Some of the members of that Board were people with considerable financial resources. He and his wife thought it might be possible to raise a few thousand dollars from each of them, and use that money to begin a capital campaign for the purpose of moving the old Hope Lutheran Church to Round Top. Being optimistic people, they imagined that after a few years of hard work, they might be able to raise the money it took to restore the old building. Sadly, their hopes were dashed as the meeting ended without a single check being donated to the effort.

Three days later, one of the members of that Advisory Board, Sterling B. McCall Jr., called Cheryl and said that he had talked to his wife Marianne – and that they had decided to fund the project. He explained that they loved Round Top, and wanted to do something to help the Fayette County community.

The Travis’ were in shock. Cheryl asked “…you mean the whole thing?” Sterling McCall said “Yes” and Cheryl broke into tears. All their dreams were turning into reality.

Chris Travis donated the majority of his architecture fee for the renovation of the Hope Lutheran Church and three bids were taken from experienced restoration contractors. Travis’ construction company, Round Top Companies Inc., was the low bidder and by early August in 2001 they were hired by the Round Top Library Association to begin the process of dismantling, moving and restoring the historic structure.

That was a complicated process. The building had to be moved in seven pieces across three counties to the property on Mill Street. Each piece had to be carefully braced, cut into sections, and then lifted by a large crane onto the trailers and dollies of house mover Vernon Yoakum of Brenham, Texas. The Travis’ son and construction manager, Shiloh Travis, managed the project along with job foreman Mike Pavlicek of Fayetteville.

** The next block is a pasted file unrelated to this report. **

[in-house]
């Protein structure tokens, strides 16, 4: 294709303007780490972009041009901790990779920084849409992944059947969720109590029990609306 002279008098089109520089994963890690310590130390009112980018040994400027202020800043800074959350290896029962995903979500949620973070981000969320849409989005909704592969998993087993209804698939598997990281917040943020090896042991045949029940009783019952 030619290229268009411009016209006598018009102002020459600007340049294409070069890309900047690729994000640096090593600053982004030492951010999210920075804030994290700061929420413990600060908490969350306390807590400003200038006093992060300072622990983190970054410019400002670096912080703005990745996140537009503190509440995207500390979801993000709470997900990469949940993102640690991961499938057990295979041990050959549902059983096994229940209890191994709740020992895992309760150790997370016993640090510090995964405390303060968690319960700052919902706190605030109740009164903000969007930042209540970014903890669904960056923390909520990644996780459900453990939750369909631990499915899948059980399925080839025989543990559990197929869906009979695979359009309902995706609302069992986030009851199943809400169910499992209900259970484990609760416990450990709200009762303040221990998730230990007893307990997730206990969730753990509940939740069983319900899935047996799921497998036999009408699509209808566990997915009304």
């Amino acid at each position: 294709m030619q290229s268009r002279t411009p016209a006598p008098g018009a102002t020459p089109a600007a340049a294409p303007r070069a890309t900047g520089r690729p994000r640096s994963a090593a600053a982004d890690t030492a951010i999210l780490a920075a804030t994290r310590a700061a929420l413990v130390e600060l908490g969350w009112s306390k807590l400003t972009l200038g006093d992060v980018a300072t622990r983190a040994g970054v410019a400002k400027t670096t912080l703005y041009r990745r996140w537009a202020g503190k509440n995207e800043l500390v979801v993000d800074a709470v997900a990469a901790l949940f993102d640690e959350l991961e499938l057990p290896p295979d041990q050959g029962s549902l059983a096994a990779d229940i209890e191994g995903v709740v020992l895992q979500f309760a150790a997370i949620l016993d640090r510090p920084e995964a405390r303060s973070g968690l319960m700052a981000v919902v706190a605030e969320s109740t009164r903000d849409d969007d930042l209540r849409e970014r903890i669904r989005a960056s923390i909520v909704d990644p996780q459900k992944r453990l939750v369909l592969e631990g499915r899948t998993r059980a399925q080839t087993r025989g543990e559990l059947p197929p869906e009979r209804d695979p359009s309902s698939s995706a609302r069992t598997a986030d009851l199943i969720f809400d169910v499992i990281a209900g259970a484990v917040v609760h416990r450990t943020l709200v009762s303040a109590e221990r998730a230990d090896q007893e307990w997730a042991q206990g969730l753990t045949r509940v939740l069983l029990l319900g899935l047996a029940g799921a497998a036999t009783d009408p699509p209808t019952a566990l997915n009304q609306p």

On a rainy November 15, 2001, the first pieces of the future Marianne and Sterling McCall Library Building rolled into Round Top and the process of putting it back together began.

During and soon after the restoration of the new Library building, Chris and Cheryl Travis were able to secure a number of grants. A new computer system was provided by the State of Texas TIFF fund. The Tocker Foundation provided a grant to fund the bookshelves and furnishings of the new Library building. The Lower Colorado River Authority (LCRA) provided a grant for playground equipment. Many other smaller gifts were donated to the project and in late March of 2002, the Sterling and Marianne McCall Library building was completed.

The Rummel Haus soon became the Library’s Activity Center and a long partnership was begun with the Round Top/Carmine school district that continues to this day. Demand for music, arts and gardening programs begun at the Library grew to the point that they were adopted in the curriculum of the local schools. In 2014, with the help of the newly formed Round Top-Carmine Education Foundation, that program had grown to such an extent that a 40+ school band played at the annual Library Gala. At the end of that event, the Band Director acknowledged that the music program in Round Top-Carmine schools was a result of the Round Top Family Library.